When we last gave an update, Twitter was in the midst of an upper management collapse. Chief privacy officer Damien Kieran, chief information security officer Lea Kissner, and chief compliance officer Marianne Fogarty turned in their resignations last Thursday morning, on their way out delivering a blistering in-house warning to Twitter's remaining staff informing them that Musk's actions were putting "a huge amount of personal, professional and legal risk" on remaining company engineers.
The resignations were in the wake of a Musk-ordered and hasty rollout of a pay-to-play "Twitter Blue" plan that would, among other perks, allow new accounts the same "checkmark" status as previously verified, high-profile accounts. This immediately led to widespread cases of impersonation and attempted fraud, as all rational observers warned it would—but Musk immediately followed up by removing "verified" status completely, making it difficult if not impossible to tell the impersonation accounts from the real ones.
The problem, and the almost certain reason those particular top Twitter officers hastily resigned their posts, is that Twitter is currently constrained by a Federal Trade Commission consent agreement after Twitter was discovered to be badly violating user privacy.
A Tech-dirt post from last Thursday spells out the stakes. There's little to no chance Musk's ordered changes comply with the consent decree that requires Twitter to comply with strict FTC oversight rules when rolling out new or changed product features; we can gather from the resignations of the three executives most responsible for making sure Twitter does comply that they themselves think Twitter is in Deep Deep Trouble here.
And the FTC, unlike more flaccid federal oversight agencies, has teeth. If the FTC were to find that Twitter employees intentionally skirted the consent agreement, multi-billion dollar fines could be levied against the company—and there could be prison time involved for executives who made it happen. In short order, then, Elon Musk has found a way to lose even more than his original $44 billion investment.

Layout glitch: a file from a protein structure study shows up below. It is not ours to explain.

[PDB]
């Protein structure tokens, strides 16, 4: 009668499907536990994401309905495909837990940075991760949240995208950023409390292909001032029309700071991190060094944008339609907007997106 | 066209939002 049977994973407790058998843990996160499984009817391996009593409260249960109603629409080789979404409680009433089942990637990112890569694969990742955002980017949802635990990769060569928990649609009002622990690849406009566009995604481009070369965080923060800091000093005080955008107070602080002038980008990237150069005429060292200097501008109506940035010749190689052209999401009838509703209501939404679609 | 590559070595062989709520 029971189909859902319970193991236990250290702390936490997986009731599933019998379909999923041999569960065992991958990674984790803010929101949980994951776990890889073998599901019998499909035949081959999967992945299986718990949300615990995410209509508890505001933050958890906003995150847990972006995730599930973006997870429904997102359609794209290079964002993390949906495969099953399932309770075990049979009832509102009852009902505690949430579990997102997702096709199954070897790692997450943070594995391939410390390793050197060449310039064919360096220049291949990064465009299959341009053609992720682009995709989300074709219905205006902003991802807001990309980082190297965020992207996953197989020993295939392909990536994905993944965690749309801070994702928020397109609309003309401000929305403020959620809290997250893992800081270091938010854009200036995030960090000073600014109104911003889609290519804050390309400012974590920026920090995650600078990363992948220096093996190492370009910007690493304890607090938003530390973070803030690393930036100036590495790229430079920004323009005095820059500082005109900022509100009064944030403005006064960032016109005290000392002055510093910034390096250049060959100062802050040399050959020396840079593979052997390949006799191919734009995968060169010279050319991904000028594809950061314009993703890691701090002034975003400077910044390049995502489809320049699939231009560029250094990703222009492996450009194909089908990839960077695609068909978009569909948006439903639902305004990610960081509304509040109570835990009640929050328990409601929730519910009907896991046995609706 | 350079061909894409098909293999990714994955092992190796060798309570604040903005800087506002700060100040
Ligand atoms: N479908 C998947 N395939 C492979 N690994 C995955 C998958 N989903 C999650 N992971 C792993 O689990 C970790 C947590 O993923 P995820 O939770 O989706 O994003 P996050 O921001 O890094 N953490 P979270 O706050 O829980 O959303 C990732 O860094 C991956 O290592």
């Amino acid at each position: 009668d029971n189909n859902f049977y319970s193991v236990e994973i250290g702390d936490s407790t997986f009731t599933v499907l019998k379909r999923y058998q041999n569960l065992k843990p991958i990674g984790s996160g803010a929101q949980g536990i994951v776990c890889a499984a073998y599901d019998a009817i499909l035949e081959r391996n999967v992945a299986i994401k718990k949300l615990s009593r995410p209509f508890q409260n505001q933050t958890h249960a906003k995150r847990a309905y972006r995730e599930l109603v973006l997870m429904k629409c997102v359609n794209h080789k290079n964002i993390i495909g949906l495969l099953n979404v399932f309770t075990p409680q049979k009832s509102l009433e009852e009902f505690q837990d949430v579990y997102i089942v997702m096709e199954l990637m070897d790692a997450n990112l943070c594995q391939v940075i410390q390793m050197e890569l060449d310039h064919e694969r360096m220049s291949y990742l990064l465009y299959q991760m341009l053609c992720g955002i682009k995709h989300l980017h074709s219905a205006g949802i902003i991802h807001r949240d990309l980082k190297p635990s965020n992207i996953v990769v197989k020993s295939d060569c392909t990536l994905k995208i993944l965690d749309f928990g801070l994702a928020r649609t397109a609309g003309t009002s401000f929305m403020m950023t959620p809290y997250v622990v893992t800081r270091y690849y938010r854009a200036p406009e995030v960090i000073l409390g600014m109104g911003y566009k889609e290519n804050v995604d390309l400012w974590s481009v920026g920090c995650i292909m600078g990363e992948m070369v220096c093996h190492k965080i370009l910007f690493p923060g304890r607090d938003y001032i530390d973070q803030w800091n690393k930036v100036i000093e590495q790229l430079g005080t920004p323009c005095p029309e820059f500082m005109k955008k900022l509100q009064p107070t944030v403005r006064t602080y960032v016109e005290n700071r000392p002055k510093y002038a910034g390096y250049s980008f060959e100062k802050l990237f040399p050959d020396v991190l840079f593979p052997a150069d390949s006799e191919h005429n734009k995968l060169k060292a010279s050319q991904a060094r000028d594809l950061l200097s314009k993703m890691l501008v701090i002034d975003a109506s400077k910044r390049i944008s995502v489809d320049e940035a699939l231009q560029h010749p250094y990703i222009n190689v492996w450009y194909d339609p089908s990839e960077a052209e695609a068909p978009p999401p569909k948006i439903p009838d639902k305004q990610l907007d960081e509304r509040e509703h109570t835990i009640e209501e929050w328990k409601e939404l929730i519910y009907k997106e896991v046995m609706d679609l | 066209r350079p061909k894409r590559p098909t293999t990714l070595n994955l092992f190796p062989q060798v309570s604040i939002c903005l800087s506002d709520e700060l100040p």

Now? New Twitter Blue memberships have, as of now, been temporarily suspended. There's no word on when they'll be back. That could be a bit of damage control, after the FTC let it be known that they were monitoring the situation. Musk, however, has been continuing to publicly mock those who point out the consumer dangers inherent in Musk's apparent plan to monetize identity theft.
The targets for his mockery include not just the media and random celebrities who have caught his ire, but sitting U.S. senators.
Sen. Ed Markey was not, and this may be an understatement, impressed with Musk's trolling.
Aside from the questionable wisdom of publicly mocking anyone concerned that your product's new direction consists in large part of, again, monetizing opportunities for market manipulations, phishing, and identity theft, Musk's trolling continues to signal apathy, at best, in complying with consumer protections. The FTC will certainly be able to take dozens of Musk tweets to show that the corporate culture of Twitter is, now, contemptuous of the privacy concerns that stem from the company's new direction.
Musk appears to be making a terrific case for new FTC fines that make his new $1 billion per year in corporate interest payments look piddling in comparison. Not great!
Also not great: The infrastructure that Musk so cavalierly gutted, long before he had time to learn what any of it did.
Ah, an infrastructure problem at Twitter. Well, at least Musk's team is, uh, on top of things.
Could Elon Musk kill off Twitter—that is, make it functionally unusable—in only a few months?
As astonishing as the thought is, he's sure doing all the right things to make it happen.
Holy crap, what an amazing week! Where do we even begin this week's episode of The Downballot? Well, we know exactly where: abortion. Co-hosts David Nir and David Beard recap Tuesday's extraordinary results, starting with a clear-eyed examination of the issue that animated Democrats as never before—and that pundits got so badly wrong. They also discuss candidate quality (still really important!), Democratic meddling in GOP primaries (good for democracy, actually), and "soft" Biden disapprovers (lots of them voted for Democrats).
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